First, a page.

Russia: U.S. Georgia Senate Resolution Fuels 'Revanchist Mood'

MOSCOW, Aug 1 (Reuters) - Russia criticised on Monday a U.S. Senate resolution calling for Moscow to withdraw troops from Georgia's breakaway regions, saying it fuelled a "revanchist mood" in Tbilisi.

The resolution reiterates Washington's long-standing call for Moscow to comply with the terms of a ceasefire ending its five-day war with neighbouring Georgia in 2008 and withdraw troops from the breakaway regions of South Ossetia and Abkhazia.

Russia, which recognised the two Georgian territories as independent following the conflict, maintains its right to base soldiers there.

"The new resolution on Georgia adopted by the U.S. Senate on July 29 sounds like a broken record ... The latest resolution is no more than a PR exercise, undertaken in order to 'publicise' the 'Georgian story'," the Russian Foreign Ministry said in a statement on its website.

"However, such statements are not without harm. They fuel the revanchist mood in politics in Tbilisi, justify and promote Georgia's unwillingness to cooperate."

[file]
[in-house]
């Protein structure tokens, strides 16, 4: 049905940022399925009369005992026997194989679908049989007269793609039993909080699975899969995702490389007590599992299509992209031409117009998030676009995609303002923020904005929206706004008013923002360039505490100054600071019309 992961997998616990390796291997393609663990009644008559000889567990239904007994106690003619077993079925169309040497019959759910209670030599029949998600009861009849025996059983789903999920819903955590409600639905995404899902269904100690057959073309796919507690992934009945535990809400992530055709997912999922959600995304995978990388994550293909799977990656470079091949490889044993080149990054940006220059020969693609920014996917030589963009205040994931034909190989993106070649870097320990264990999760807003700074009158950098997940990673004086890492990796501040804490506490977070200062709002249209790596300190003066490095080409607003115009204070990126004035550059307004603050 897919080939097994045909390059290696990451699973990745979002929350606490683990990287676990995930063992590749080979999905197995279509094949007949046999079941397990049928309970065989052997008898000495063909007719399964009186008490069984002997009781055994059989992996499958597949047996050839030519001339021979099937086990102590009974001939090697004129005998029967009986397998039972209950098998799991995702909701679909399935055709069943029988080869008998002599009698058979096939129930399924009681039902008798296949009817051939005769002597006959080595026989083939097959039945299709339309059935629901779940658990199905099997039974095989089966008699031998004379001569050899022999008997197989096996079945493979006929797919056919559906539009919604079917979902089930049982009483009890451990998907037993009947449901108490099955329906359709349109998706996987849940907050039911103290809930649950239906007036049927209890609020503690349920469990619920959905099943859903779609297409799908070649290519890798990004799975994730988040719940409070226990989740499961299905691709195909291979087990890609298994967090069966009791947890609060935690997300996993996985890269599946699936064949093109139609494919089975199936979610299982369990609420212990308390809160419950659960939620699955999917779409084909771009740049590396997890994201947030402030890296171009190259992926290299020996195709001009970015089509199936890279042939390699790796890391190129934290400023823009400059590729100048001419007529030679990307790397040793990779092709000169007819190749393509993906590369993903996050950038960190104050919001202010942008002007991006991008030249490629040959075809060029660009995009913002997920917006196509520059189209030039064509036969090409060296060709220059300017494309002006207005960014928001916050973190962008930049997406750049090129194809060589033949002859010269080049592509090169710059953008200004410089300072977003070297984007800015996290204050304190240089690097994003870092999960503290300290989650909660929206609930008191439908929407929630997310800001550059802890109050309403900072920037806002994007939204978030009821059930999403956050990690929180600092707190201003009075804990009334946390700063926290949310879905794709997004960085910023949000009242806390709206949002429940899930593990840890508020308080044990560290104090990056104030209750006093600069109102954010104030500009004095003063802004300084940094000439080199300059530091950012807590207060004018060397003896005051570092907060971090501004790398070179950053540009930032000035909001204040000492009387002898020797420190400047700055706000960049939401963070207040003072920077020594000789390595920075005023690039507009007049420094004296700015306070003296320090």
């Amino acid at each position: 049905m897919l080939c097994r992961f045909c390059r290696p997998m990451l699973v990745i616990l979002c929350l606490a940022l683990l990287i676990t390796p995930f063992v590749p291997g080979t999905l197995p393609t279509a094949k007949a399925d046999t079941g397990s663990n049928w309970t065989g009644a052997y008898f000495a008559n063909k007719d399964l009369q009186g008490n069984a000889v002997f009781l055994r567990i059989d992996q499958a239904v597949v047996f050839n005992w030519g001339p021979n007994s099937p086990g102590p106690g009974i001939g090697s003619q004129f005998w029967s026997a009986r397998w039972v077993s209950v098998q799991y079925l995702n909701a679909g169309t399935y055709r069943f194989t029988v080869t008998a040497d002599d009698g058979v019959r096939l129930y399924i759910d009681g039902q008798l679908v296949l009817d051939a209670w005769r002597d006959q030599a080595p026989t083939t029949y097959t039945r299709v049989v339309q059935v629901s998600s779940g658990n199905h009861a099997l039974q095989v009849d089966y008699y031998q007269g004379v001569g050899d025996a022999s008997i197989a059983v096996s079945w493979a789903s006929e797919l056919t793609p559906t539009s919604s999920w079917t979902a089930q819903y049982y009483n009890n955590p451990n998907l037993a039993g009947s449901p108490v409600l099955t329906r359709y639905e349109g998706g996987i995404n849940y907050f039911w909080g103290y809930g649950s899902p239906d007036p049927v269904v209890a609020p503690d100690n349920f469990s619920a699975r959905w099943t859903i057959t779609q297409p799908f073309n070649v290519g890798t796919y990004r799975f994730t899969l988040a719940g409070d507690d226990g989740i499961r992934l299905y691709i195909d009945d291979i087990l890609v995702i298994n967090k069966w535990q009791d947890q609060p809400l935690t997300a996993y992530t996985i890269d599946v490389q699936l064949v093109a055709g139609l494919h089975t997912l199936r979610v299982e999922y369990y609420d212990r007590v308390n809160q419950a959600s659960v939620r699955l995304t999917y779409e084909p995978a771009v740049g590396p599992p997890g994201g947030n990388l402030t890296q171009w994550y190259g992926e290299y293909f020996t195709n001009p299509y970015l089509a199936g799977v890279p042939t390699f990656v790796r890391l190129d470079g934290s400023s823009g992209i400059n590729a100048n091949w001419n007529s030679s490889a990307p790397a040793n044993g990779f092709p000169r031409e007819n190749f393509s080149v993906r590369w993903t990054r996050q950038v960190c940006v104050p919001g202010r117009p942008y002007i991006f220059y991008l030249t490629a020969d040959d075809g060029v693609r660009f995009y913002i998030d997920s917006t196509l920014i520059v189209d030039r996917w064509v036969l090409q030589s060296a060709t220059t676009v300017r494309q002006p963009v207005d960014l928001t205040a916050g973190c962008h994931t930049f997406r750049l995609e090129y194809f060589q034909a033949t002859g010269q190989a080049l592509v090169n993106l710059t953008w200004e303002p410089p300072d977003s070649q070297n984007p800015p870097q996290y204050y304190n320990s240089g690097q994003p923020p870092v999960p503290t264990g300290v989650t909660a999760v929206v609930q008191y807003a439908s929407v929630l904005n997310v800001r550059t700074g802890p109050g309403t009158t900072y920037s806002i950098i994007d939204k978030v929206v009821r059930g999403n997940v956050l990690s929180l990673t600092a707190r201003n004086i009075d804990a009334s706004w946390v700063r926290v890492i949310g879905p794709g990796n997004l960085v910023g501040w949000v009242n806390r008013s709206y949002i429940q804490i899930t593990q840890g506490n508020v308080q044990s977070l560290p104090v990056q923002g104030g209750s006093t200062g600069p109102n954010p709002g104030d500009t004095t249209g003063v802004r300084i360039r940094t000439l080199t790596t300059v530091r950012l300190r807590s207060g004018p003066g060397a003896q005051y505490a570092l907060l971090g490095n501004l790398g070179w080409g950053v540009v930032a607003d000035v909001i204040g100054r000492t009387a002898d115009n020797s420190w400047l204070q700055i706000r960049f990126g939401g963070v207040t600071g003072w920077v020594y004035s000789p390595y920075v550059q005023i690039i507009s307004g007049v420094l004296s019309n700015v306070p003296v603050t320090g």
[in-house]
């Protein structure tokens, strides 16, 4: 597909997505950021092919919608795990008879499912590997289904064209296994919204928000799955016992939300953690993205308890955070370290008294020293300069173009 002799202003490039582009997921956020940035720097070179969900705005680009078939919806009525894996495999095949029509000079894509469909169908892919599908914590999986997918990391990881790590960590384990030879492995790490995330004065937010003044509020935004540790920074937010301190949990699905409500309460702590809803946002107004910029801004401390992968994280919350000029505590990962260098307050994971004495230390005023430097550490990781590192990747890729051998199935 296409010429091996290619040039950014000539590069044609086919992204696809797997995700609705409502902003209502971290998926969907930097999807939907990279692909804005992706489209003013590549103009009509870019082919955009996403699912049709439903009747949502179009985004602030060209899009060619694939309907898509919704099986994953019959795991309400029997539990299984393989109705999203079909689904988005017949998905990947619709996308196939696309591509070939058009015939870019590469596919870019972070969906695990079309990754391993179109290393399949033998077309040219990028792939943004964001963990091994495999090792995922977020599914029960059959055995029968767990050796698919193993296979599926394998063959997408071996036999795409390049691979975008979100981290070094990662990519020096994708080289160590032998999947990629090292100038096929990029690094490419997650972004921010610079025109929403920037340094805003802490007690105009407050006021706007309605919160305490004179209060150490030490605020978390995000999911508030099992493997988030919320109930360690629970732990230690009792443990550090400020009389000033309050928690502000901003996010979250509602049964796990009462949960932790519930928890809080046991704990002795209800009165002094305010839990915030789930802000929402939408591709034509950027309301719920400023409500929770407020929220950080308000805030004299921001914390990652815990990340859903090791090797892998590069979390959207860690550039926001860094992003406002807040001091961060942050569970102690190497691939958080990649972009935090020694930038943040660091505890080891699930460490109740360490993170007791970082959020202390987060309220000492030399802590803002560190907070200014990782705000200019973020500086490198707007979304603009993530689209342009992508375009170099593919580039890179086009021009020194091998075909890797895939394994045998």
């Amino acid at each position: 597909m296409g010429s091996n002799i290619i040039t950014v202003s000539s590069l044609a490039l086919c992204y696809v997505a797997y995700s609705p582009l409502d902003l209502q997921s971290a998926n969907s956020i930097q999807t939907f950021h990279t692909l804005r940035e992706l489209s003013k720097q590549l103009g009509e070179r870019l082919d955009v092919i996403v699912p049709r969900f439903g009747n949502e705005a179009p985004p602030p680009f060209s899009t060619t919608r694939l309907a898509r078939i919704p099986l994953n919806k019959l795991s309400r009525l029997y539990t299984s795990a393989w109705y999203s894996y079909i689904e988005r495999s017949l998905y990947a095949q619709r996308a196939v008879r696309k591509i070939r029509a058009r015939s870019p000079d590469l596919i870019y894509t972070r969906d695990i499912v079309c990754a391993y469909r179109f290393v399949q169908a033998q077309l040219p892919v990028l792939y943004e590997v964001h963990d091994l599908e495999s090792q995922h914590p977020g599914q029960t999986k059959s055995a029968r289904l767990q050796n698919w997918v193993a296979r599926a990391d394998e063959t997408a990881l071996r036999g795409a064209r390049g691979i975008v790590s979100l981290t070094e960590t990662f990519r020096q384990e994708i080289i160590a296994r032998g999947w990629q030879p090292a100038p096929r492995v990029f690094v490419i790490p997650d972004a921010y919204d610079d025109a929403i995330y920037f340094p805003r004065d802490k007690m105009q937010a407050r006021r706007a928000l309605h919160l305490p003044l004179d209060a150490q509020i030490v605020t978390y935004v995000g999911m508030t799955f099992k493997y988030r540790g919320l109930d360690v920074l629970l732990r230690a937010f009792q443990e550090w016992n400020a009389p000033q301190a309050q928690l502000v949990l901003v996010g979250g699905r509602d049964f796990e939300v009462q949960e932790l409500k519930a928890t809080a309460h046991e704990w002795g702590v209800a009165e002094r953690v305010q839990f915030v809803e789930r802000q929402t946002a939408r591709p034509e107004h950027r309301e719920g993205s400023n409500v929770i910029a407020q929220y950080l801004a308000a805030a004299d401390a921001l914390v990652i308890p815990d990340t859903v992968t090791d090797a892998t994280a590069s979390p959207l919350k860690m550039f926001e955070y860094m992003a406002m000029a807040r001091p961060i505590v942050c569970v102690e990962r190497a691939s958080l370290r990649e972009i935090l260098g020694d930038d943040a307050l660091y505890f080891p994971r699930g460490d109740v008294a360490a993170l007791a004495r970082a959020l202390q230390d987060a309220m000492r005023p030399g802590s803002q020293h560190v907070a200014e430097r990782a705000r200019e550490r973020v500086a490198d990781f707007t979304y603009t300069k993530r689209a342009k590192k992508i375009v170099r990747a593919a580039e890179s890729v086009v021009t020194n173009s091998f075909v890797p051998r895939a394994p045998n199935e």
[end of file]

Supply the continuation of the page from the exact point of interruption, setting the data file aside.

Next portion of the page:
The renewed friction comes after Georgia convicted a group of local photographers of spying for Moscow last month, the most publicised and controversial in dozens of alleged Russian spy arrests since the two countries went to war in August 2008.

U.S.-Russian relations soured during the war and under President George W. Bush's administration but have warmed significantly under President Barack Obama, who took office in 2009 promising a "reset" in bilateral ties.

(Writing by Alissa de Carbonnel, editing by Gareth Jones)

Copyright 2011 Thomson Reuters.

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